I think I knew it on some level but now that it’s personal, it pisses me off...but getting old sucks.  It’s not the increasing creaks and groans.  It’s not the increasing need to make to do lists.  It’s actually the ever increasing dismissal showered on me by younger people. At first I thought it was a matter of heightened or maybe even excessive sensitivity to slights and glaze-overs when I talk to someone younger than me.  I began to notice that sales people increasingly overlook my polite conversation and sometimes even seem annoyed with me for my words.  I notice that when I volunteer, I am given chores instead of responsibilities and I notice, most sadly of all, that I am no longer considered as a valuable contributor to this world.

    This didn’t just start when I let my hair go to its natural silvery color...it’s been going on for as long as my face started drooping.  I kind of understand why folks look into lifting and tucking...although I WILL NOT DO THAT!

    There are some kindnesses showered on me because of my 58 years...for instance recently a young woman made an effort to help me take my suitcase out of the overhead bin on a plane...an effort I appreciated before I realized why she did it....hey...I’m not old! I do qualify for some of those old lady discounts which I’m glad to take until they started getting applied automatically.  I am certain that I’ll not get another job reflecting my training and experience and at best, if I need it, I’ll be looking at greeting at Walmart or sweeping floors at McDonalds. I don’t mind that kind of work...well I do but I’m not in a position to have to do it, thank god! But I don’t understand why all the respect I formerly enjoyed disappeared when my uterus dried up because if truth be told I put my uterus on hold a long long time ago.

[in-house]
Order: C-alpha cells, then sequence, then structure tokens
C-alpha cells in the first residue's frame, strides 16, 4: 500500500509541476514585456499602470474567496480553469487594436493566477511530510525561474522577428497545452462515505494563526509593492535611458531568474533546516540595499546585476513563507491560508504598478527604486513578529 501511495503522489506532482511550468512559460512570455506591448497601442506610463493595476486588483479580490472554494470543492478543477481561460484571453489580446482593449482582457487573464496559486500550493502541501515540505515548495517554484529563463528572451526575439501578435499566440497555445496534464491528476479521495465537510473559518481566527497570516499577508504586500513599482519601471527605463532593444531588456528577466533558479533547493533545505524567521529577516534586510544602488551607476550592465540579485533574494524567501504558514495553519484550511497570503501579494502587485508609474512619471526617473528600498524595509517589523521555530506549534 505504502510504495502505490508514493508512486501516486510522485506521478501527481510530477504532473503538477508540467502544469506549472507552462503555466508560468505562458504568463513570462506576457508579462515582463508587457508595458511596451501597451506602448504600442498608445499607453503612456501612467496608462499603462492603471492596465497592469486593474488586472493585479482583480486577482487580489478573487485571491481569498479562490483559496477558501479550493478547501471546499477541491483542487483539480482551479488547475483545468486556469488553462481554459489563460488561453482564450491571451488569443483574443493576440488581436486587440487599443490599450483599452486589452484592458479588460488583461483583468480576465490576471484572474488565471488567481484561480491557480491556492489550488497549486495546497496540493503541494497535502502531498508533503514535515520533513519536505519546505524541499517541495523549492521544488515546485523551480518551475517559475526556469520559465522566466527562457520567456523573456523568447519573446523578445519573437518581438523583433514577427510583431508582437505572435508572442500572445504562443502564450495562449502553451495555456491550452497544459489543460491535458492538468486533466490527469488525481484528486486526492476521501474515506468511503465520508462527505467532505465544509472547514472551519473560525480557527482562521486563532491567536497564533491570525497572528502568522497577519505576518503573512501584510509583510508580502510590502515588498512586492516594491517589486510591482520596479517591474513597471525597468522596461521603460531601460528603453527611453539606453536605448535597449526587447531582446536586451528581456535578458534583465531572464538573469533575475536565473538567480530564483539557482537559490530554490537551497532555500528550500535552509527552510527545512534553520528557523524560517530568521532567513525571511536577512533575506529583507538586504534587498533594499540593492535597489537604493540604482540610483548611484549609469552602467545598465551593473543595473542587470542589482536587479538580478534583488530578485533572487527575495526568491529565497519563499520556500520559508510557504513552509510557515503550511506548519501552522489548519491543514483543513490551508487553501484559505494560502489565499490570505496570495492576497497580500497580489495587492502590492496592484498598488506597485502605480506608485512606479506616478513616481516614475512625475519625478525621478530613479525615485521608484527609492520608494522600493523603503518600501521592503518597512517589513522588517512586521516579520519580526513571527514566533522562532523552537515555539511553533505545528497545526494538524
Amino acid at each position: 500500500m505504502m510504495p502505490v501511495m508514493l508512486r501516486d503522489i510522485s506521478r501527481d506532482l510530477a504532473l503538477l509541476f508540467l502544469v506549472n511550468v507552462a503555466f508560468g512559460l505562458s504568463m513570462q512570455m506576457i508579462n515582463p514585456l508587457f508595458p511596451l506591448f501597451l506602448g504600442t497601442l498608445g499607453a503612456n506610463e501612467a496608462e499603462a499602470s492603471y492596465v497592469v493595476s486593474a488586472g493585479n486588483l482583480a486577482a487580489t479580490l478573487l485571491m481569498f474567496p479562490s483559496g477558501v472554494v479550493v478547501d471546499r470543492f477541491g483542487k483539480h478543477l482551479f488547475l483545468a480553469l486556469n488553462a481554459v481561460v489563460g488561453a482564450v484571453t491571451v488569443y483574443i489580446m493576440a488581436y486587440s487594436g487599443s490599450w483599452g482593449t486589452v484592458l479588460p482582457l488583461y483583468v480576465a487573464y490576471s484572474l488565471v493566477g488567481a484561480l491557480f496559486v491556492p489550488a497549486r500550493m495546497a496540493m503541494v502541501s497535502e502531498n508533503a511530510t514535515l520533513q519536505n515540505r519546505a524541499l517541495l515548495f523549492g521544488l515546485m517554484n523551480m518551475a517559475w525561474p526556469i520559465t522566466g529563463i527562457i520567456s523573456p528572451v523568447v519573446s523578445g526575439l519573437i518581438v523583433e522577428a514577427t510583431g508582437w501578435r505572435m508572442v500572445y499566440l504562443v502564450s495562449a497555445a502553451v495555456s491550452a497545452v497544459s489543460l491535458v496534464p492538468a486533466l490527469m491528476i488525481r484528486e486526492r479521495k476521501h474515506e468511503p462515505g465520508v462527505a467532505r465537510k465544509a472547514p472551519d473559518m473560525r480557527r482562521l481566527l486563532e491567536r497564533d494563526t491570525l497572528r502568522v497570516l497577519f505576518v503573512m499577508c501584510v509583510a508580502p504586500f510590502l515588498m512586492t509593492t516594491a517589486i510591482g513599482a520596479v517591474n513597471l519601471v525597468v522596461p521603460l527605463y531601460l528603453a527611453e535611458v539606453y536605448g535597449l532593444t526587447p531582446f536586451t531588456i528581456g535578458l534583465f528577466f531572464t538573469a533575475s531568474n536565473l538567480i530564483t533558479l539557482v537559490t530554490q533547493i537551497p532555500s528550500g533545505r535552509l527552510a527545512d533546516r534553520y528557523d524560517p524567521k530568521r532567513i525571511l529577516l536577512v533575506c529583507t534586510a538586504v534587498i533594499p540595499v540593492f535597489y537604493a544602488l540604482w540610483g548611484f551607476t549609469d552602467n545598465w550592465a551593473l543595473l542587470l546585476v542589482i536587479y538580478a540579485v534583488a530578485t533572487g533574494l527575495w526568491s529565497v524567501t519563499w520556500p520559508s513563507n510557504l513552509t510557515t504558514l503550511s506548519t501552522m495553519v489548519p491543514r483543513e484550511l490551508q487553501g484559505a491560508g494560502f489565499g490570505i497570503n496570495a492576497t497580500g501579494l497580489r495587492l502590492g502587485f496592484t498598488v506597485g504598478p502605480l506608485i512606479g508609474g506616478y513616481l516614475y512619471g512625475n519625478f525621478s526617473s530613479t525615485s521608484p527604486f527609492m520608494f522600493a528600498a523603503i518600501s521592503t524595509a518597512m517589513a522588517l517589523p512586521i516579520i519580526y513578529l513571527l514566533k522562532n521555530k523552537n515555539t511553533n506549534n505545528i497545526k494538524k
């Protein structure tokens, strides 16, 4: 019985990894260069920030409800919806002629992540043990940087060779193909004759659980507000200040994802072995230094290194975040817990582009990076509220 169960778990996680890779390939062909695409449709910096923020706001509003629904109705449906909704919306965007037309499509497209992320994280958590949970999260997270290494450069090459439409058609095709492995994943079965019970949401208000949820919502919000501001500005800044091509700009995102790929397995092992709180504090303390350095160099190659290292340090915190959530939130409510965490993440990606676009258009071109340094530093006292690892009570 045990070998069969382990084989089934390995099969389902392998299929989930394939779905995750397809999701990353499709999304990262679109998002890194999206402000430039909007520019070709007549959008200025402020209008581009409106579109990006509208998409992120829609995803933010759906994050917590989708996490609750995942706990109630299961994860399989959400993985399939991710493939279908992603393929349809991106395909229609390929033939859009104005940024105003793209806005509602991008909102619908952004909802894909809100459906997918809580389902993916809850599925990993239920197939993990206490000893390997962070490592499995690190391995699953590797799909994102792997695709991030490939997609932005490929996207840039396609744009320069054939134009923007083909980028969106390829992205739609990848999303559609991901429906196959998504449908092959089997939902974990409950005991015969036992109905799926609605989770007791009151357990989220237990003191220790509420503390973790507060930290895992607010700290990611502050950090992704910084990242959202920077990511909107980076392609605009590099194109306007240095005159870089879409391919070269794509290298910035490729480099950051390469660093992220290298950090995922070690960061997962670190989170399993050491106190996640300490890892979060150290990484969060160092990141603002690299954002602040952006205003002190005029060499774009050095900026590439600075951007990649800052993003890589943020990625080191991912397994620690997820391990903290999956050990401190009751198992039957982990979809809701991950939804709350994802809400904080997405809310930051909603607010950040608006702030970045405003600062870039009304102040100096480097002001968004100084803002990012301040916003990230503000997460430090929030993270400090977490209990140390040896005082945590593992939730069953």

Posted by karan on 02/19 at 01:36 PM

    [ Thursday, January 23, 2014 ]

    college is expensive

    My friend Shelley shared this Facebook post by Robert Reich. It reminded me of some quiet thoughts I’ve long kept to myself....and allowing for the recognition that college is proportionately much more expensive then ever… many students don’t engage in some obvious cost saving measures that were once considered to be expected “in the day” and know that I write this from first-hand experience in speaking with students.

    Students don’t/won’t share a bedroom. They don’t want to use a laundromat. Many “can’t” live without a car. A study abroad experience is a must have...etc.

    Now I’m not such an ogre to suggest that all needy students demand these things...just that I’ve had conversations with very needy students who have taken out student loans to avoid and benefit such privileges...and who have been incensed that I might suggest living more frugally to avoid the debt.  In my mind it’s a matter of living cheaper now or later...with loan payments that prevent car or home ownership.  Too often students seem not to believe that they live with less and keep an eye on the prize.

    There. I’ve said it aloud and yes...I know tuition and books are outrageously high costs.

    Posted by karan on 01/23 at 07:32 PM